The Annexation of Bosnia and Herzegovina by Austria-Hungary

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September - October, 1908
The Annexation of Bosnia and Herzegovina by Austria-Hungary

Article 25 of the Treaty of Berlin (July 13,1878) gave Austria-Hungary the right to occupy and administer the two provinces of Bosnia and Herzegovina. Austria-Hungary in 1908 annexed Bosnia and Herzegovina, which was announced formally on October 6, 1908.

Documents I and II.:
Johannes Lepsius, Albrecht Mendelssohn-Bartholdy and Friedrich Thimme, eds., Die große Politik der europäischen Kabinette, 1871-1914; Sammlung der diplomatischen Akten des Auswärtigen Amtes (40 vols. Berlin 1922-26), XXVI, pt. 1, 97ff., No. 8978, p. 129ff., No. 9006.
Document III.
London Weekly Times, October 9, 1908.


I .

Francis Joseph to Wilhelm II :

Budapest
September 29, 1908

My dear Friend:

The recent events in Turkey leading to the establishment of a constitutional state have not been without effect upon the provinces, Bosnia and Herzegovina, administered by my Government.

While these provinces, which have progressed culturally and materially in so gratifying a manner, have expressed a desire for some time to establish a constitution, these aims now, because of the altered state of affairs in the Ottoman Empire, have asserted themselves so vigorously that my Government no longer feels that it can oppose them, especially if the peaceful development of affairs on the southern borders of the monarchy is to be free of disturbances.

Since a constitution can be granted only by a sovereign power, I shall find myself forced to announce the annexation of Bosnia and Herzegovina.

We shall inform the Ottoman Empire of this and at the same time shall notify it, as proof of our policy of peace and our rejection of any thought of acquiring territory in the Balkans, we shall withdraw our troops stationed in the Sanjak [of Novi-Bazar] and in the future shall renounce the privileges granted to us in the Sanjak by the Treaty of Berlin.

I am reporting this matter to you immediately since I owe that to the close relationship which unites us as friends. I am certain that you will judge this with friendly good-will and that you will not fail to understand that we are acting under the pressure of urgent necessity.

Your faithful friend,

FRANCIS JOSEPH

II.

Wilhelm II to Francis Joseph:

Berlin,
October 14, 1908

My dear Friend:

Heartiest thanks for your friendly letter, in which you did me the courtesy of informing me of the annexation of Bosnia and Herzegovina. I appreciate indeed the reasons that have moved you to take this important step. In this matter you can count on my firm personal friendship and respect as well as the close friendship that unites our Empires as Allies. Certainly the annexation will prove to be a blessing to the two provinces, which have progressed so admirably under your administration.

I consider it wise that you have decided at the same time to withdraw your troops from the Sanjak of Novi-Bazar and in the future renounce the exercise of the privileges you acquired in the Sanjak by the Treaty of Berlin. I cannot fail to agree. This step will certainly have a good effect, since it bears out your peaceful intentions and makes it easy for Turkey, whose kindly treatment and strengthening are likewise in the interest of our Allied Empires, to agree to the new state of affairs.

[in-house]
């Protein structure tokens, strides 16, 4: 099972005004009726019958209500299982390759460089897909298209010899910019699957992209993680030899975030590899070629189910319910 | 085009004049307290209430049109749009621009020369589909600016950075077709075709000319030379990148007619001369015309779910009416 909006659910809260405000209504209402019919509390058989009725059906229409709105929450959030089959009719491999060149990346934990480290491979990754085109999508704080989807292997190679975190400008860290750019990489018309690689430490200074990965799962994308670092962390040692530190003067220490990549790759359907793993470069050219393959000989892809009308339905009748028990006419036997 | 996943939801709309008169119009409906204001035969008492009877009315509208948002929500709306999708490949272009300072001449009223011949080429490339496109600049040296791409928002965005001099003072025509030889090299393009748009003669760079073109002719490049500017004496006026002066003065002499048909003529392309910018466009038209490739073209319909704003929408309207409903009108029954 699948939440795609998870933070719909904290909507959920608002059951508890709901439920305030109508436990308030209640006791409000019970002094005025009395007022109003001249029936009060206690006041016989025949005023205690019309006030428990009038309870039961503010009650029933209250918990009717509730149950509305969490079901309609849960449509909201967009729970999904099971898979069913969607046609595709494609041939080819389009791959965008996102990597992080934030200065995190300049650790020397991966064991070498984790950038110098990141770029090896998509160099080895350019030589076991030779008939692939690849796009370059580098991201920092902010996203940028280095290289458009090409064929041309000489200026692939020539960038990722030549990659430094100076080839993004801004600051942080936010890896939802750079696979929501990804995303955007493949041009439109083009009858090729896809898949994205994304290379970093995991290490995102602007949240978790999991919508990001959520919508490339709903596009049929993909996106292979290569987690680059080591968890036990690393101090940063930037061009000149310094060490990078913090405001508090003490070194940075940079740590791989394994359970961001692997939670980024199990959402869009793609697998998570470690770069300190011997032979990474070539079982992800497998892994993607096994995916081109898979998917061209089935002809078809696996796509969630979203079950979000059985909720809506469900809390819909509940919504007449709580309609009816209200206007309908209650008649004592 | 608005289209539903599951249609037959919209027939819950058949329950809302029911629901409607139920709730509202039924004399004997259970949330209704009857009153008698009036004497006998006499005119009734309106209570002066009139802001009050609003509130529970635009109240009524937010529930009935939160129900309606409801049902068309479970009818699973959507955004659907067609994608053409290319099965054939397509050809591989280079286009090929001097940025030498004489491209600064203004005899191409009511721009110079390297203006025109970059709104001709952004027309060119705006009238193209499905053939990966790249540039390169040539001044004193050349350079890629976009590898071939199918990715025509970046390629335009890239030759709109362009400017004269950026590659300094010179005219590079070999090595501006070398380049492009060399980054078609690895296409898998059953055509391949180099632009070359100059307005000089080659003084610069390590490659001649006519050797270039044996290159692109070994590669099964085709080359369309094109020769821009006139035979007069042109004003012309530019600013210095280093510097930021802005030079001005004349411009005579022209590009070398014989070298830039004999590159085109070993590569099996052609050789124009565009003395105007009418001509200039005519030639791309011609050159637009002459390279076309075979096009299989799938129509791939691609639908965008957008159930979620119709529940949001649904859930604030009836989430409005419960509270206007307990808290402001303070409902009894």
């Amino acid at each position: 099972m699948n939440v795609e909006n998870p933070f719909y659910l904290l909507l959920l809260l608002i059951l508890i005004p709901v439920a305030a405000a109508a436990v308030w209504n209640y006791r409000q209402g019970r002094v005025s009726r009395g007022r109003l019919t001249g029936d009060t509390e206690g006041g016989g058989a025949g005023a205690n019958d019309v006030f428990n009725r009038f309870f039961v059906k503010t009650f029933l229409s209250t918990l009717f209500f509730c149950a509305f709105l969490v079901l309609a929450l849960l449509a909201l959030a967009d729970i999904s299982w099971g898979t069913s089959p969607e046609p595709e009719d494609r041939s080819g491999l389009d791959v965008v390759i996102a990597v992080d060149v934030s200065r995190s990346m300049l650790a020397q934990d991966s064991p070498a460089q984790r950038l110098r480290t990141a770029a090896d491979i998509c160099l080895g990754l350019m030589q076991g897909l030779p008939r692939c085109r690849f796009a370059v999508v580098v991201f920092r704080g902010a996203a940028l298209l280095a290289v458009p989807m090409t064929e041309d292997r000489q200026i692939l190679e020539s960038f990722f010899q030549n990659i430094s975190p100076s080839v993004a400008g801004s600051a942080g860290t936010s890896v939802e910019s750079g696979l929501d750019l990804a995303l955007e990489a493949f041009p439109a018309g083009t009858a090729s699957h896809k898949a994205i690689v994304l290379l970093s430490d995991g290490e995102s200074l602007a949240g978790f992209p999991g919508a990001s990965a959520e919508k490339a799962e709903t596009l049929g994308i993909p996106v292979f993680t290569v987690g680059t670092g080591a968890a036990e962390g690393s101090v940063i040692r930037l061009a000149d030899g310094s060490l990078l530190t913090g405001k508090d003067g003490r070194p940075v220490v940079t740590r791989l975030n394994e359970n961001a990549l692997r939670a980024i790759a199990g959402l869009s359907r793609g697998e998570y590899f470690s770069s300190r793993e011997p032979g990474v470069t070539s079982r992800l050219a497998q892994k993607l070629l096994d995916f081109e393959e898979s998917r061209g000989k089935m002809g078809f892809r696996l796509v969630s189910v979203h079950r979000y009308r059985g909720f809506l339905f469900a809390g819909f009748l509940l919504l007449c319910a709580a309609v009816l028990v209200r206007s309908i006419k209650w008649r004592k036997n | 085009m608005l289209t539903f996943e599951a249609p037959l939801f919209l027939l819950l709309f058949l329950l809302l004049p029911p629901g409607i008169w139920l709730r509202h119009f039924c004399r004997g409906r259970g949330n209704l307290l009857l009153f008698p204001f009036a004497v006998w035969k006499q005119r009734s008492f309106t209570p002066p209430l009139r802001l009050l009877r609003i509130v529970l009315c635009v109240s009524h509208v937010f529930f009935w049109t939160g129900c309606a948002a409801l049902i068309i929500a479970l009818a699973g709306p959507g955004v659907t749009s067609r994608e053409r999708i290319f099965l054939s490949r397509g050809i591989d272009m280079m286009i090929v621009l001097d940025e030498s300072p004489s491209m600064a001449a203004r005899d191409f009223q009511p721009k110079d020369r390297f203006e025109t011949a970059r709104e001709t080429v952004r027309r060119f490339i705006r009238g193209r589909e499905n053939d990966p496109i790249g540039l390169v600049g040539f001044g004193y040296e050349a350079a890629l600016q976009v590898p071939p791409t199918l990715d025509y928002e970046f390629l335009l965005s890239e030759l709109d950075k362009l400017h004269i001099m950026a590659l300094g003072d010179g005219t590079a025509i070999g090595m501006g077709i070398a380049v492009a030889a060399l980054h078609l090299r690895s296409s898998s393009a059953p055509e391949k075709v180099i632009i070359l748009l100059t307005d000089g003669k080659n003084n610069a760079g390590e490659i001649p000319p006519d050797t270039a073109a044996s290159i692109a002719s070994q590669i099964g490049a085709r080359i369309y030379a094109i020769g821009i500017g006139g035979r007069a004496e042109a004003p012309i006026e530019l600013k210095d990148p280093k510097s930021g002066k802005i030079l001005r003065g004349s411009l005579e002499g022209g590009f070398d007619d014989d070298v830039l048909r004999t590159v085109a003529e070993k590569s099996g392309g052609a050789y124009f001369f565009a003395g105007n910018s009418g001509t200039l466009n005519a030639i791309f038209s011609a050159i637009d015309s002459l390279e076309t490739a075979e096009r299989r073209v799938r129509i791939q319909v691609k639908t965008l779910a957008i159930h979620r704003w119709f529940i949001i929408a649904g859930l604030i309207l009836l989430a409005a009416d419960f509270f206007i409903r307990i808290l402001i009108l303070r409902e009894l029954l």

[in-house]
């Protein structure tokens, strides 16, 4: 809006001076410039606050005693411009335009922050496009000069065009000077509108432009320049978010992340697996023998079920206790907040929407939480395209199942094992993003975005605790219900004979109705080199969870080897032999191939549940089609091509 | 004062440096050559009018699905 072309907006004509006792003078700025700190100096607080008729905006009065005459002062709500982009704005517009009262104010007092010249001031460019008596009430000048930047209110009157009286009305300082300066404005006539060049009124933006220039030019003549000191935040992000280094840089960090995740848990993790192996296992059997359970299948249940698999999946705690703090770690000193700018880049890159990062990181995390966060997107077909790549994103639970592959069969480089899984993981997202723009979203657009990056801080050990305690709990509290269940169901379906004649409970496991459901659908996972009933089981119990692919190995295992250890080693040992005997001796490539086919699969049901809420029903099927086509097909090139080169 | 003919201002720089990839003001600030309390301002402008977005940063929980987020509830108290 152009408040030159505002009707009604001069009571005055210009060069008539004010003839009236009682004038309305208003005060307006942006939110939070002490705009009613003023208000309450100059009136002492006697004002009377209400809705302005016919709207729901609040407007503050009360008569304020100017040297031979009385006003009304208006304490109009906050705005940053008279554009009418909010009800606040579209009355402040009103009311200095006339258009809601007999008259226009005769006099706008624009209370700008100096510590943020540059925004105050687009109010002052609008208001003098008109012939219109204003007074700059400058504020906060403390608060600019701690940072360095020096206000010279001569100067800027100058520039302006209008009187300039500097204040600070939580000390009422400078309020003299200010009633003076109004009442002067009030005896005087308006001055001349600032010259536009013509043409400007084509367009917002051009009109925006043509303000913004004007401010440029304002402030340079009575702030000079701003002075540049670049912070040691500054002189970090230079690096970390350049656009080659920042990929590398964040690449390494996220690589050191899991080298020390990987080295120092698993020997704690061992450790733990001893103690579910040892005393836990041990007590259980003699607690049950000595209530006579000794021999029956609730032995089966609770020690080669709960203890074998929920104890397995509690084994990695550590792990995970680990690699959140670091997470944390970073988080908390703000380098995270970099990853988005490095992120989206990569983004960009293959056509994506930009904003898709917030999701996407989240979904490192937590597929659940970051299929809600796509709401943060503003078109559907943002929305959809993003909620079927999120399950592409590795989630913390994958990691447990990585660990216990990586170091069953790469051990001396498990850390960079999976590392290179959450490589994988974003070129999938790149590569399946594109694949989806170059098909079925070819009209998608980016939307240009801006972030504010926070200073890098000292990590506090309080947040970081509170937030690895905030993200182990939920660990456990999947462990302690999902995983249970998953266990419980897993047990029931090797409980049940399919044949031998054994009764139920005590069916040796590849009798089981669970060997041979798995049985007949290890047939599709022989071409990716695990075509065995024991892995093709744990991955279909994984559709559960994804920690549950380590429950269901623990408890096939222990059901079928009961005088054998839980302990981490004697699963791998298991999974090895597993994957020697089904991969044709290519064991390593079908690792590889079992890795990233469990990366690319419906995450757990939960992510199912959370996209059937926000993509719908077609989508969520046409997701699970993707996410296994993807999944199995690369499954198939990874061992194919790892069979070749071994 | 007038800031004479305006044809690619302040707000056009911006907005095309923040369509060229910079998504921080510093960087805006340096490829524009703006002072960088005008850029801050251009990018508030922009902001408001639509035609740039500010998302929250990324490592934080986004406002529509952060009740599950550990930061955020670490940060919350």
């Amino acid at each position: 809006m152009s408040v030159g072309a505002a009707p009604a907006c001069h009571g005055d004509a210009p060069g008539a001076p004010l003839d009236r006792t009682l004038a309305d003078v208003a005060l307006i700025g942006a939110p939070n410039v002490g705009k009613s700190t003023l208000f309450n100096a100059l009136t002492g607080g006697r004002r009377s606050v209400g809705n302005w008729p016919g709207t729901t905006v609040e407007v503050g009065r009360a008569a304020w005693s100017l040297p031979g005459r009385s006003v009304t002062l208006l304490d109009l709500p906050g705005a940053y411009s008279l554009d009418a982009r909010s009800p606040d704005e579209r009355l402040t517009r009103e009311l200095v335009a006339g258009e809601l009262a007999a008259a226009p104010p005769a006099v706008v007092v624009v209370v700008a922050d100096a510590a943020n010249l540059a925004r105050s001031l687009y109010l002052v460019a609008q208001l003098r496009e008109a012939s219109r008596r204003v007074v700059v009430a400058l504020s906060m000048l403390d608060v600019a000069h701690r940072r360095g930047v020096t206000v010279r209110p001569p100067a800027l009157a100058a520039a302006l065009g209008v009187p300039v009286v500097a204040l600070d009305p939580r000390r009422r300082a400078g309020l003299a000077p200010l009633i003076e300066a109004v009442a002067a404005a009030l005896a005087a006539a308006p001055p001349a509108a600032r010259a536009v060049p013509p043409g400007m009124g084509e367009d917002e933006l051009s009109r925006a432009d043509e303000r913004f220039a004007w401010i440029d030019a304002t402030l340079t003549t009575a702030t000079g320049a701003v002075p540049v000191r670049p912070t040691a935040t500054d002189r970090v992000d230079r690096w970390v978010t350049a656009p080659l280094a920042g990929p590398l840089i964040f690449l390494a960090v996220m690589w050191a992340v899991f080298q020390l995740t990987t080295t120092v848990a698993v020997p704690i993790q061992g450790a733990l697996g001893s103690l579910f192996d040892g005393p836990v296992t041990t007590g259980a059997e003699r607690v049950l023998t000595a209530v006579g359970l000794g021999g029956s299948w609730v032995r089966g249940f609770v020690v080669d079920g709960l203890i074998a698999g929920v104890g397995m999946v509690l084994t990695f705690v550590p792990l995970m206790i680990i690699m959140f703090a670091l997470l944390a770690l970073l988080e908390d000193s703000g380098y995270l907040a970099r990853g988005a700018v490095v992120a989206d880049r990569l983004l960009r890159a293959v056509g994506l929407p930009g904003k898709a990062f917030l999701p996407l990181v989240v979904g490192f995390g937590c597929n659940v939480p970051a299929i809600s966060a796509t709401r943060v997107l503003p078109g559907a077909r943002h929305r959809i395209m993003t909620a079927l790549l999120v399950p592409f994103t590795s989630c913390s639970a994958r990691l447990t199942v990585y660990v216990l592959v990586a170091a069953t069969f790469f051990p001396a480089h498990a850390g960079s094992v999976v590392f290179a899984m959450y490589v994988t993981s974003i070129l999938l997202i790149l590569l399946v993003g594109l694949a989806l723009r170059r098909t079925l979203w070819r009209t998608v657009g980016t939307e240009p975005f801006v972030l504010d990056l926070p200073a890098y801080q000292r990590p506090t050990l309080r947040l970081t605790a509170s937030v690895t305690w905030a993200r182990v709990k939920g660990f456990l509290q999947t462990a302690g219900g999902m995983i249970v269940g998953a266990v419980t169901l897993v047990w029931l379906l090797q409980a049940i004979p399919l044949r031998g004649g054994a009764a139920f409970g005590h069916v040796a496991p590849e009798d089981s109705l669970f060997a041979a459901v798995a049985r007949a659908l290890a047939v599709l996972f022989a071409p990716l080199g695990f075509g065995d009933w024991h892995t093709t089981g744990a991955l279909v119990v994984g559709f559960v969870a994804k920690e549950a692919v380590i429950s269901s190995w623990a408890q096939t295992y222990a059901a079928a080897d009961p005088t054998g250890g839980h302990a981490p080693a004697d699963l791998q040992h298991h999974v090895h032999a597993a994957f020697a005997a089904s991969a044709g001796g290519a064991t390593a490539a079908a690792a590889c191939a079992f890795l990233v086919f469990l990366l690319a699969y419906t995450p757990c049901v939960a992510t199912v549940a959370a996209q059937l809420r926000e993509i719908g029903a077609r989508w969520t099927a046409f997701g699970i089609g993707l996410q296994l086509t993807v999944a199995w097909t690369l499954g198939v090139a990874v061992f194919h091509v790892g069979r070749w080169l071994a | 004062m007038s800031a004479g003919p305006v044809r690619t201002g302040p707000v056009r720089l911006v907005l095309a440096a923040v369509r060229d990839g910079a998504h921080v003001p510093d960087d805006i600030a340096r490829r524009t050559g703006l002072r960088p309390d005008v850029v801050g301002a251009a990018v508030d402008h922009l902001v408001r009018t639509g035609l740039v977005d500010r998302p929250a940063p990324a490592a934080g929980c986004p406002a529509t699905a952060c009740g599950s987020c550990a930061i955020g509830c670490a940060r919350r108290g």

Your faithful friend

WILLIAM

III.

Francis Joseph's Proclamation of the Annexation of Bosnia and Herzegovina
6 October, 1908

We, Francis Joseph, Emperor of Austria, King of Bohemia, and Apostolic King of Hungary, to the inhabitants of Bosnia and Herzegovina: When a generation ago our troops crossed the borders of your lands, you were assured that they came not as foes, but as friends, with the firm determination to remedy the evils from which your fatherland had suffered so grievously for many years. This promise given at a serious moment has been honestly kept. It has been the constant endeavour of our government to guide the country by patient and systematic activity to a happier future.

To our great joy we can say that the seed then scattered in the furrows of a troubled soil has richly thrived. You yourselves must feel it a boon that order and security have replaced violence and oppression, that trade and traffic are constantly extending, that the elevating influence of education has been brought to bear in your country, and that under the shield of an orderly administration every man may enjoy the fruits of his labours.

It is the duty of us all to advance steadily along this path. With this goal before our eyes, we deem the moment come to give the inhabitants of the two lands a new proof of our trust in their political maturity. In order to raise Bosnia and Herzegovina to a higher level of political life, we have resolved to grant both of those lands constitutional governments that are suited to the prevailing conditions and general interests, so as to create a legal basis for the representation of their wishes and needs. You shall henceforth have a voice when decisions are made concerning your domestic affairs, which, as hitherto, will have a separate administration. But the necessary premise for the introduction of this provincial constitution is the creation of a clear and unambiguous legal status for the two lands.

For this reason, and also remembering the ties that existed of yore between our glorious ancestors on the Hungarian throne and these lands, we extend our suzerainty over Bosnia and Herzegovina, and it is our will that the order of succession of our House be extended to these lands also. The inhabitants of the two lands thus share all the benefits which a lasting confirmation of the present relation can offer. The new order of things will be a guarantee that civilization and prosperity will find a sure footing in your home.


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